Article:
from the world's big
A new technique could eliminate heart disease with a single injection
Northwestern scientists believe they may have a way of wiping out heart disease for good.
Heart disease is the topmost killer in the world. In the US, it’s second only to cancer. In most cases, problems stem from what’s called atherosclerosis or a hardening of the arteries. This is when plaque, a hard, waxy detritus made up mostly of cholesterol, clings to artery walls and begins to build up.
Having a thinner avenue for circulating blood, the heart pumps harder to compensate, leading to high blood pressure. The arteries themselves may also become less flexible, making it more difficult for them to pump blood, meaning the body’s cells may receive less oxygen. As plaque buildup increases, the presence of blood clots become more likely. As such, atherosclerosis can also cause deep vein thrombosis, a heart attack, or stroke.
Other conditions caused by atherosclerosis include angina, chronic kidney disease, or periphery artery disease. There are drugs, such as statins, which can control so-called “bad” or LDL cholesterol. In truth, LDL and HDL cholesterol must be in balance inside the body in order to maintain proper health. Some people are even genetically predisposed to a high LDL level.
Coronary artery disease. Fatty deposits in such arteries can lead to a heart attack. Image credit: Bruce Blaus, Wikipedia Commons.
LDL cholesterol and lipids (or fat) contribute primarily to atherosclerosis. Besides drugs, procedures such as stenting and bypass surgery can help avoid a major cardiac event. Yet, each can cause damage to artery walls. Bottom line, there’s no cure for atherosclerosis, since there’s no way to reverse the process, until now.
Researchers at Northwestern University Feinberg School of Medicine, in Chicago, have developed an injection filled with synthetic nanofibers that can scrub arteries clean. Vascular surgery fellow Dr. Neel A. Mansukhani led this research, which was presented at a recent American Heart Association conference. The event was called, “Vascular Discovery: From Genes to Medicine Scientific Sessions 2018.”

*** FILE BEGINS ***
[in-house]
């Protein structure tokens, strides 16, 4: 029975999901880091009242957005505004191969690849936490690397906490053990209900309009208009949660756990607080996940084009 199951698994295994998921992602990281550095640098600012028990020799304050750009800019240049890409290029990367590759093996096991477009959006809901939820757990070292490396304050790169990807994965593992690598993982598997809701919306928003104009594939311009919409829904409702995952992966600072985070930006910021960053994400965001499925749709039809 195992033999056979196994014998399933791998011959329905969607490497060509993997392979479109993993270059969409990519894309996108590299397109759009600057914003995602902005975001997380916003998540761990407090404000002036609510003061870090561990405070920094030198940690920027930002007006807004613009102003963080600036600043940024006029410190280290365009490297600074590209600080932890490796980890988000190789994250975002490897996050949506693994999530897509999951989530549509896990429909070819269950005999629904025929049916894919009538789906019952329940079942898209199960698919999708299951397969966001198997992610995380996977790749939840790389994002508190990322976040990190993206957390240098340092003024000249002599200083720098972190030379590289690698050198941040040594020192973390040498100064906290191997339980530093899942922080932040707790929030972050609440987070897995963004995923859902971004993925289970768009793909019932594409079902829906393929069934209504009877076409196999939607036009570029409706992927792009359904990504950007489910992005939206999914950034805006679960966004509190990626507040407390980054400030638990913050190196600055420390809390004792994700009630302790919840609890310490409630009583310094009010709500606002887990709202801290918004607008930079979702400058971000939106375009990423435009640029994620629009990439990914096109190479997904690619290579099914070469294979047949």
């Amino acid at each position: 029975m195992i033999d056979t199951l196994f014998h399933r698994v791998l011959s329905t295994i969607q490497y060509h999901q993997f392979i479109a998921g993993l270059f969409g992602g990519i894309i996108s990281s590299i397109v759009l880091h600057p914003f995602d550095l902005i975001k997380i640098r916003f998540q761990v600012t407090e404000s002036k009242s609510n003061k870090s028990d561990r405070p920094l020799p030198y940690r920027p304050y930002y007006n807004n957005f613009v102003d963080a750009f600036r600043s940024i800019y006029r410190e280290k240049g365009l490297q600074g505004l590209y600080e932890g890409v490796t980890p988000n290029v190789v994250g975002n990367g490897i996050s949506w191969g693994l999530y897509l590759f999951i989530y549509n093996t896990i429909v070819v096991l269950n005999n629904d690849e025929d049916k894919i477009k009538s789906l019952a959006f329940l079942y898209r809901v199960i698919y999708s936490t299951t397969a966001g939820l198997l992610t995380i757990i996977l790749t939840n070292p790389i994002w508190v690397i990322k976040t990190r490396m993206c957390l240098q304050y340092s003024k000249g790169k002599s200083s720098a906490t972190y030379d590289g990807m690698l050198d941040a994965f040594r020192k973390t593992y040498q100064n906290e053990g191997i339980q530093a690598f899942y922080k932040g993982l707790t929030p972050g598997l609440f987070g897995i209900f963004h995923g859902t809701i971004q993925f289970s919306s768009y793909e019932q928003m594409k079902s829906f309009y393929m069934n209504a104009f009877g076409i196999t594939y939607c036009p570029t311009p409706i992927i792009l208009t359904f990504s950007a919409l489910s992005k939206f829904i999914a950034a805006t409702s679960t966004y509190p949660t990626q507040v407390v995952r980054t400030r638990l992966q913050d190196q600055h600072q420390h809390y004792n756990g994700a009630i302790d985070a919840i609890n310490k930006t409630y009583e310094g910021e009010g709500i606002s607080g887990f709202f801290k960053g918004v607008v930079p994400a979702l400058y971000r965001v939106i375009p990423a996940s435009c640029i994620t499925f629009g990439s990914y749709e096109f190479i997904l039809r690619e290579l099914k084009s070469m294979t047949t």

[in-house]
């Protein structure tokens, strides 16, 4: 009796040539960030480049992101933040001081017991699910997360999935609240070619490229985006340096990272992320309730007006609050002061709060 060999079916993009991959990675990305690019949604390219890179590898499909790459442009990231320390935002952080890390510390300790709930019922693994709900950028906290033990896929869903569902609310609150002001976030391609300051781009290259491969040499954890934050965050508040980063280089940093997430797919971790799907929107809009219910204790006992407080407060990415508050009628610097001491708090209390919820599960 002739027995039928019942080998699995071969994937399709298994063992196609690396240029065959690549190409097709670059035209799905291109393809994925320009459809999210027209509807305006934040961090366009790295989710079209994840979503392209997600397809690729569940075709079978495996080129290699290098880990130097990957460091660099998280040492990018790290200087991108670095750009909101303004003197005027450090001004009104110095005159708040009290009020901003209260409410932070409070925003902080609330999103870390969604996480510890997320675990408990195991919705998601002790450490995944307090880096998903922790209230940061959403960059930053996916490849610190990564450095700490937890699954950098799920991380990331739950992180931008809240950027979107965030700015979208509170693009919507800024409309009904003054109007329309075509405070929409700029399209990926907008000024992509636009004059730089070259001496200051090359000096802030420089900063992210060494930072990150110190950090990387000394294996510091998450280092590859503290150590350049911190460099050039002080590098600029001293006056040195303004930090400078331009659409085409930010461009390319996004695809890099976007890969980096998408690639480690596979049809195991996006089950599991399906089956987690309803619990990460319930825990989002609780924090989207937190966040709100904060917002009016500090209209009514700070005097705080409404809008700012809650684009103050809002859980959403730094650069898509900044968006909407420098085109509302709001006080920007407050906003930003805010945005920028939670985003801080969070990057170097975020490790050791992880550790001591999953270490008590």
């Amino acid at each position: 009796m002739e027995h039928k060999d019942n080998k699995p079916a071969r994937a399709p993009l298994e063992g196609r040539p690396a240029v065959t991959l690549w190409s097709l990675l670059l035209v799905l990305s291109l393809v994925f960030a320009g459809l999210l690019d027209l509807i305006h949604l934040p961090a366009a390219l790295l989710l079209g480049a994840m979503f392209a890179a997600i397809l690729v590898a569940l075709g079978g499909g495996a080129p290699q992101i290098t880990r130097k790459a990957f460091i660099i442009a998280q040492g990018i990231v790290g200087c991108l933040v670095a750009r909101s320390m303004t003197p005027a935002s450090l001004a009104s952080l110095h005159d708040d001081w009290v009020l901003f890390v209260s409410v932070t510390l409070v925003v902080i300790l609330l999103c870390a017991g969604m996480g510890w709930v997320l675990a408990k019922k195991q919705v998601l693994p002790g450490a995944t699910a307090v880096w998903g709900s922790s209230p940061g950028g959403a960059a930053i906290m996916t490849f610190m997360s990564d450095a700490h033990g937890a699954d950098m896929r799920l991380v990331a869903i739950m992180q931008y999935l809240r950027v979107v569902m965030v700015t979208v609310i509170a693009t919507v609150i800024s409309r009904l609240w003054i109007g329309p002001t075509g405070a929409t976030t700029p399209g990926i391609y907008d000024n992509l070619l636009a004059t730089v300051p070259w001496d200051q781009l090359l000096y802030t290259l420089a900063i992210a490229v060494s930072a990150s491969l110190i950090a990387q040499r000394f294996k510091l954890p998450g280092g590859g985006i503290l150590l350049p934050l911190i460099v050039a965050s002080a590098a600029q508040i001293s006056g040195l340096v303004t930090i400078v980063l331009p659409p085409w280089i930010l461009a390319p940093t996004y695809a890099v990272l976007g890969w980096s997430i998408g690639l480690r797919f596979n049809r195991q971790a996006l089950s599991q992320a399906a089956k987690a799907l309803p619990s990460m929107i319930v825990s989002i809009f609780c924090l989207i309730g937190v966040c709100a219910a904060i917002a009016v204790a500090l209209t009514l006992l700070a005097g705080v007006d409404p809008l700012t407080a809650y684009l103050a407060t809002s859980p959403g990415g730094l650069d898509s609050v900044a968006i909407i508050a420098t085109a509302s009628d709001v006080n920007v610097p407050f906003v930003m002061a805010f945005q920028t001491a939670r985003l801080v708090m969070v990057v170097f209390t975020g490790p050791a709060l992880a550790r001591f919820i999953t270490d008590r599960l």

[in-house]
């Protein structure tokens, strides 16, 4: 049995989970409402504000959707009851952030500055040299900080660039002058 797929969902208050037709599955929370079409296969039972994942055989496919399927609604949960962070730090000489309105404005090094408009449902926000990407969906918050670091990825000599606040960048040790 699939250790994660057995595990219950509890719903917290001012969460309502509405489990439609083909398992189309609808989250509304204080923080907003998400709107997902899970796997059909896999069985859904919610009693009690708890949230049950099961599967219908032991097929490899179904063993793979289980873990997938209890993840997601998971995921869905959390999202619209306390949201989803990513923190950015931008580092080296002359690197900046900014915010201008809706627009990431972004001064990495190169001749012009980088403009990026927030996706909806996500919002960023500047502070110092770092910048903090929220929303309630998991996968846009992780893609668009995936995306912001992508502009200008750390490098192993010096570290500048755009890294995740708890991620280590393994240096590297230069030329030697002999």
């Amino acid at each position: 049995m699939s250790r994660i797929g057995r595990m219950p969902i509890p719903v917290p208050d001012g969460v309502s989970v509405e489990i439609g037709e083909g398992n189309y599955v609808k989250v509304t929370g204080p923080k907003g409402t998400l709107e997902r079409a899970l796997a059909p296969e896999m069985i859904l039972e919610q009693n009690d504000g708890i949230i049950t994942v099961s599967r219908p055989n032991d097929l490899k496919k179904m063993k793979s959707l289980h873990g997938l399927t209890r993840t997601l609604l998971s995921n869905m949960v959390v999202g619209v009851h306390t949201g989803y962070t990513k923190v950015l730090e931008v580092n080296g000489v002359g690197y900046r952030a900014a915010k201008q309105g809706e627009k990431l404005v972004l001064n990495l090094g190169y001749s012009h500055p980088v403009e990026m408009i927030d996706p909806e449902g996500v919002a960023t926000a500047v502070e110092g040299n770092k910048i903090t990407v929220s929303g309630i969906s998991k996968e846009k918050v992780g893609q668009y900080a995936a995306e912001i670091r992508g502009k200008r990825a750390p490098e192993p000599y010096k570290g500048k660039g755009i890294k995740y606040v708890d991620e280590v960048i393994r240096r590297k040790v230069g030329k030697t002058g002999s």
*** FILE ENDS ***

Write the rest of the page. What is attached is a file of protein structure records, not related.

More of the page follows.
Dr. Mansukhani said in a press release, “Our aim was to develop a non-invasive, non-surgical, novel therapy to halt and reverse the disease by actually targeting the vessel wall with peptide-based nanofibers developed in the laboratory.“ The nanofibers are made from special amino acids that breakdown cholesterol.
A clear artery versus a clogged one. Image Credit: Wikipedia Commons.
Next, they acquired mice who had been genetically engineered to develop atherosclerosis. The mice were kept on a high fat diet for 14 weeks. Then, half of them were injected with a solution containing the microfibers, while the other half received a saline solution. Each received injections twice a week for eight weeks. “It was important that we were able to achieve reproducible results in this model in the lab,” Dr. Mansukhani said, “so first we wanted to confirm that the therapy actually targeted areas of atherosclerosis.”
Turns out, the “self-assembling peptide amphile nanofibers,” made a significant impact in reversing plaque buildup. Using imaging techniques called fluorescent microscopy and pixel quantification, researchers recorded a noticeable difference within just 24 hours, in those who had received the microfiber injections. The change lasted 72 hours total. Over the eight week trial period, male mice saw an 11% decrease in plaque, while female mice had a 9% decrease. What’s more, the nanofiber cleared the system completely in 7-10 days.
According to Dr. Mansukhani, the findings "demonstrate that a novel targeted nanofiber binds specifically to atherosclerotic lesions and reduces plaque burden after a short treatment duration." Keep in mind these are preliminary results. Many more trials lay ahead for this technique, including, if all goes well, in our species.
To learn more about atherosclerosis, click here:
Sallie Krawcheck and Bob Kulhan will be talking money, jobs, and how the pandemic will disproportionally affect women's finances.
Got $55 million lying around? If so, you might be able to score a spot aboard the International Space Station starting 2024.
- NASA awarded a contract to startup Axiom Space to attach a "habitable commercial module" to the International Space Station.
- The project will also include a research and manufacturing module.
- The move is a major step in NASA's years-long push to privatize.
Image: Axiom Space<p>But first, space-tourist-hopefuls would have to pass through physical and medical exams, and 15 weeks of expert training. After that, the trip sounds pretty comfy:</p><p>"There will be wifi," Suffredini <a href="https://www.nytimes.com/2018/06/09/style/axiom-space-travel.html" target="_blank">told the New York Times</a> last year. "Everybody will be online. They can make phone calls, sleep, look out the window. [...] The few folks that have gone to orbit as tourists, it wasn't really a luxurious experience, it was kind of like camping. [...] Pretty soon we're going to be flying a butler with every crew."</p>